In a paper recently published in Nature Medicine, Zacharakis et al. report the case of a 49-year-old woman with estrogen receptor (ER)-positive, HER2-negative metastatic breast cancer, refractory to multiple lines of chemotherapy, who was enrolled in a phase II clinical trial that evaluated the efficacy of autologous tumor-infiltrating lymphocytes (TILs) in reducing tumor burden in metastatic epithelial cancers. Selection of TIL subpopulations reactive against tumor-specific neoepitopes may have dramatically improved efficacy in this low-mutation-rate tumor type.
Zacharakis et al. performed whole-exome sequencing and RNA-seq on one of the lesions and found 62 nonsynonymous somatic mutations. To determine which of these mutations yielded antigenic peptides, the team cultured TILs with high-dose IL-2 and screened them for reactivity using pulsed peptide pools or transfected mRNA of tandem minigenes expressed in autologous antigen-presenting cells (APCs). The screening revealed three neoantigen-reactive TIL fragments, with CD4+ TILs recognizing mutant SLC3A2 protein and CD8+ TILs reactive against mutant KIAA0368 protein. In order to isolate neoantigen-reactive T cell clonotypes, the team sorted reactive TILs by TCR-β variable region (TRBV) allotypes or high expression of the 4-1BB activation marker and performed TCR-focused deep sequencing. This led to the identification of seven TCR clonotypes that recognized SLC3A2 and one TCR that recognized KIAA0368.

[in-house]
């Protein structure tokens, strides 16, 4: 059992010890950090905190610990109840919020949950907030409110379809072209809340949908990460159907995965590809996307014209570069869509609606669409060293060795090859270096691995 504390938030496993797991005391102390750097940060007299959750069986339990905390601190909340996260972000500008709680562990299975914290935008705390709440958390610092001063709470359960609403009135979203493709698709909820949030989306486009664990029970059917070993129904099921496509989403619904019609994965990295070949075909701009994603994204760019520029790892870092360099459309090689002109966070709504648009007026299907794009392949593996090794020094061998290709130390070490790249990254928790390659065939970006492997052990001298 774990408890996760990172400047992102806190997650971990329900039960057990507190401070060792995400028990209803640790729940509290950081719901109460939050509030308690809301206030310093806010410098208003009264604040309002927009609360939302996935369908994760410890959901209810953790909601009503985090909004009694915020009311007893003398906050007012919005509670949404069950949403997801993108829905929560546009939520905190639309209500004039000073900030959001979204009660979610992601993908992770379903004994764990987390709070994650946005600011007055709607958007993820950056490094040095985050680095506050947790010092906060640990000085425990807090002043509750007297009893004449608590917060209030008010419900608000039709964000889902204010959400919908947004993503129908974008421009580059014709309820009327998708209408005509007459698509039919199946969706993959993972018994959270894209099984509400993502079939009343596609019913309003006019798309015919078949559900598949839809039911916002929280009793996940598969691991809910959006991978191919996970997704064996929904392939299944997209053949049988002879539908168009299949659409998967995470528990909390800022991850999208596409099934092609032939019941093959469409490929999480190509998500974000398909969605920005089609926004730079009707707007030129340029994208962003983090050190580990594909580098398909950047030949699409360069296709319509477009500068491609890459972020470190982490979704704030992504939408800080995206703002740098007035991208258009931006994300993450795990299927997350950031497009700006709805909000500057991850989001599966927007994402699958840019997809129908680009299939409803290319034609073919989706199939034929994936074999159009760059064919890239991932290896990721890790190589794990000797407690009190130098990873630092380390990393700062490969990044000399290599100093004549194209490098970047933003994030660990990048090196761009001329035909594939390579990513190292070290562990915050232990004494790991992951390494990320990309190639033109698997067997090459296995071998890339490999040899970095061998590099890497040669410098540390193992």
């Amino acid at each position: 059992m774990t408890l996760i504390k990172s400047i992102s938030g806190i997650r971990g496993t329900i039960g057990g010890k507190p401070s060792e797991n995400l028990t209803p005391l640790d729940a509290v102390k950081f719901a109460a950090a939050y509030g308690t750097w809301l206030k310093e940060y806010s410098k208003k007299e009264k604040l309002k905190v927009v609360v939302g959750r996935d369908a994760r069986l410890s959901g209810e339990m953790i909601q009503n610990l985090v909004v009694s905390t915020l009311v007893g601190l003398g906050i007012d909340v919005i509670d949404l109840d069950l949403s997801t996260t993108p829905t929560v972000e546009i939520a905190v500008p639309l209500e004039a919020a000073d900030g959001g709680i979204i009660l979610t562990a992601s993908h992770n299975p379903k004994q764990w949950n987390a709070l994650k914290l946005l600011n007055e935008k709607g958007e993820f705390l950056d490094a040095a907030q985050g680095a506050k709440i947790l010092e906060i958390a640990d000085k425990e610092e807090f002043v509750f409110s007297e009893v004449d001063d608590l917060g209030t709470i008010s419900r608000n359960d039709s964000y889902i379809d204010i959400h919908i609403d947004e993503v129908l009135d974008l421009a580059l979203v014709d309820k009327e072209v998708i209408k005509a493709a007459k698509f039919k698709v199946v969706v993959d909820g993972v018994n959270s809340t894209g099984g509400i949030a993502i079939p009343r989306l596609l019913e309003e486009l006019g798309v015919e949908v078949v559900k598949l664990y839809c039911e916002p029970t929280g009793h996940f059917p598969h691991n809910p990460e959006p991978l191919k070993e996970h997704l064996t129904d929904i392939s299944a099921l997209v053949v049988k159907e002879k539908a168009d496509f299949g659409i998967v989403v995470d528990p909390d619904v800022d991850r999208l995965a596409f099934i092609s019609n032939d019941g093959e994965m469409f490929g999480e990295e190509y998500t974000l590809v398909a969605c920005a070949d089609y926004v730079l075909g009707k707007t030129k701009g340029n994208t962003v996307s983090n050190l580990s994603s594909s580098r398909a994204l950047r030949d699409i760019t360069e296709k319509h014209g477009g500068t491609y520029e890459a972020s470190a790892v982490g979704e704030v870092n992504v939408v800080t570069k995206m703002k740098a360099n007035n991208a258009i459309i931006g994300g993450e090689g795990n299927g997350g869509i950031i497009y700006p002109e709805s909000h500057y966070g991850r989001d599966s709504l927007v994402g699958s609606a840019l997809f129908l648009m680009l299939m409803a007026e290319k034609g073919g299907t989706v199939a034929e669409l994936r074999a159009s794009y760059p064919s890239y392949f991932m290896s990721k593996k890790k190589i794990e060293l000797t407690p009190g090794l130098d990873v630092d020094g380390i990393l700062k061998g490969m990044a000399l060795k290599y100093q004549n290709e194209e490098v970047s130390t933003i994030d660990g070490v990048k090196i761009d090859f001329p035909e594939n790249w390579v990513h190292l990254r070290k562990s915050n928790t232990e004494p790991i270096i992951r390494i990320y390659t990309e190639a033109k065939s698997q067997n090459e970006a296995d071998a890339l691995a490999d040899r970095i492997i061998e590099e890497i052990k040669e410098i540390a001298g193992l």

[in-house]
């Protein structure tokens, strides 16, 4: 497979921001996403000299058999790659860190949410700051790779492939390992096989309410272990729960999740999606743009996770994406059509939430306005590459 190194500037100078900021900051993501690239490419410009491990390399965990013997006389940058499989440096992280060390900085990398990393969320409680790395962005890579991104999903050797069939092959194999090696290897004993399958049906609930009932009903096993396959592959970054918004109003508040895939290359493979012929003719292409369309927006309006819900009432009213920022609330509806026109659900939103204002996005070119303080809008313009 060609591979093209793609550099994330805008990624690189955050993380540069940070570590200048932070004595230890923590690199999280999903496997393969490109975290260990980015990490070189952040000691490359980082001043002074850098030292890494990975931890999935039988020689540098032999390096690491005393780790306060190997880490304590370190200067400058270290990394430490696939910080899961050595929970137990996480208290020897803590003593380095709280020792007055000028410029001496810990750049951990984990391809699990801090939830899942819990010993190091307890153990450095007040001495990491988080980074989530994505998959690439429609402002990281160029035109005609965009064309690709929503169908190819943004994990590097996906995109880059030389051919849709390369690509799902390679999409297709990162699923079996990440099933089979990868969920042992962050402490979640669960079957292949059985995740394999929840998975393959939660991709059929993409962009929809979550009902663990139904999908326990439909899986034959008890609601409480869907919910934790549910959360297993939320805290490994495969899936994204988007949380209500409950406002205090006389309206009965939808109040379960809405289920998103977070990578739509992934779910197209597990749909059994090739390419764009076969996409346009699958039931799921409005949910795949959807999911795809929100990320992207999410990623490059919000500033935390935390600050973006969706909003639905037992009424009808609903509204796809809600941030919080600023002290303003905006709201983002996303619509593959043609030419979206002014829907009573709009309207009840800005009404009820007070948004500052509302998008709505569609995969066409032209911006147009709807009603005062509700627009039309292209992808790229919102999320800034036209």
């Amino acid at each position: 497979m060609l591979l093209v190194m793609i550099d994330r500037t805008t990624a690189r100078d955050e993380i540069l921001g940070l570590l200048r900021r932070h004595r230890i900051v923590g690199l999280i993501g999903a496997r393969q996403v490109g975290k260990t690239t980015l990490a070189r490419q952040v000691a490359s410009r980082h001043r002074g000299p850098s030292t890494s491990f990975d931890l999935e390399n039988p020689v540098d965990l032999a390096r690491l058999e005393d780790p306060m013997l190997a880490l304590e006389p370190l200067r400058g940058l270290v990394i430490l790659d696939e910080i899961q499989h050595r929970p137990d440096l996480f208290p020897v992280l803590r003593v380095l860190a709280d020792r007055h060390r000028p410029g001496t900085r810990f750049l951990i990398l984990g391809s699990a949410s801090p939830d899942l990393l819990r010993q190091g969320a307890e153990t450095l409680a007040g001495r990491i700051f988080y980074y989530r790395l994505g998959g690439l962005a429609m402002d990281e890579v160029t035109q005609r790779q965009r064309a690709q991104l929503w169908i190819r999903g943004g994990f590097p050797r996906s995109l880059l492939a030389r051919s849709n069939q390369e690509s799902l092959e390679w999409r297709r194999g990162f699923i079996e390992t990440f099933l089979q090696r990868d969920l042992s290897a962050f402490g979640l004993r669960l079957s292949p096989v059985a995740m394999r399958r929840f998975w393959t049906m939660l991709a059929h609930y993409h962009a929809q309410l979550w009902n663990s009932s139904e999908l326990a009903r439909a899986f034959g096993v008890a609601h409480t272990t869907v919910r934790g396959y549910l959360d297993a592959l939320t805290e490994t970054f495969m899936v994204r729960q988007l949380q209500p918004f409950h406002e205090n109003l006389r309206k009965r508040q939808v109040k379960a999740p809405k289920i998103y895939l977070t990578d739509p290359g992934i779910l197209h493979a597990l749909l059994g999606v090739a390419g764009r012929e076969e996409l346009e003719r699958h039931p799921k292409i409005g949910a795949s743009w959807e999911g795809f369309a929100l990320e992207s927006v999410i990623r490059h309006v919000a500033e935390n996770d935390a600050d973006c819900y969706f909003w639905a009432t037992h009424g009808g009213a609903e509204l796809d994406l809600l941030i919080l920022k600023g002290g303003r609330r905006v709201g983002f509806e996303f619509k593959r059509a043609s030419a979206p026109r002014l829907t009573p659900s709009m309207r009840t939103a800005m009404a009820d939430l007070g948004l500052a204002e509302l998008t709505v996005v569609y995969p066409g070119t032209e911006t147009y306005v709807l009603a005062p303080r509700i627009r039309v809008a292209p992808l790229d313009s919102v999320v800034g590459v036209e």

Following the identification of neoepitope-specific TCRs, the patient was treated with a total of 8.2x1010 TILs from the three neoantigen-positive TIL fragments administered in 7 doses every 8 hours. Prior to TIL infusion, the patient underwent nonmyeloablative lymphodepletion via chemotherapy (cyclophosphamide and fludarabine) and a single infusion of pembrolizumab (anti-PD-1). Pembrolizumab was also administered 3, 6, and 9 weeks after TIL infusion. TILs consisted of 62.5% CD4+ T cells with an effector memory phenotype and 33% CD8+ T cells. About 21% of TILs expressed PD-1 at the time of infusion. Six weeks after TIL infusion, target tumor lesions shrunk by 51%. Even more remarkably, at the most recent evaluation, 22 months after cell transfer, the patient achieved a complete radiographic resolution of all target and nontarget lesions.
The researchers had originally added pembrolizumab to TIL treatment in order to prevent T cell exhaustion in the tumor microenvironment. Having achieved tumor regression, they retrospectively assessed the role that anti-PD-1 may have had on the success of the therapy. They analyzed two tumor samples obtained prior to cell transfer and found no PD-L1 expression in tumor cells of either lesion, while PD-L1 was expressed in the stromal cells of one tumor sample. PD-1 expression on peripheral blood T cells remained relatively constant over the course of 2 years. Based on this data the authors suspect that pembrolizumab did not play a significant role in antitumor response.
The team analyzed the clonotypes of infused TILs and peripheral blood T cells and found that the eight originally identified reactive TCRs, constituting 23% of TRBV sequences at the time of transfer, were present at about 2% in peripheral blood 6 weeks after transfer. Additionally, the researchers identified two other TRBV families that expanded significantly in the blood after treatment and contained at least one dominant TCR clonotype. Further analysis revealed a CD8+ T cell clone recognizing mutant CADPS2 protein and two CD4+ T cell clones reactive against mutant CTSB protein. Of the 11 total neoantigen-reactive TCRs identified, eight persisted in peripheral blood for at least 17 months after treatment.
Overall, Zacharakis et al. show in a single patient that autologous TIL transfer can be highly effective in a tumor with a relatively low mutational burden when the TILs are enriched for neoantigen-reactive T cells that target multiple tumor antigens to prevent immune escape, further opening the door to personalized TIL or TCR therapies.
by Anna Scherer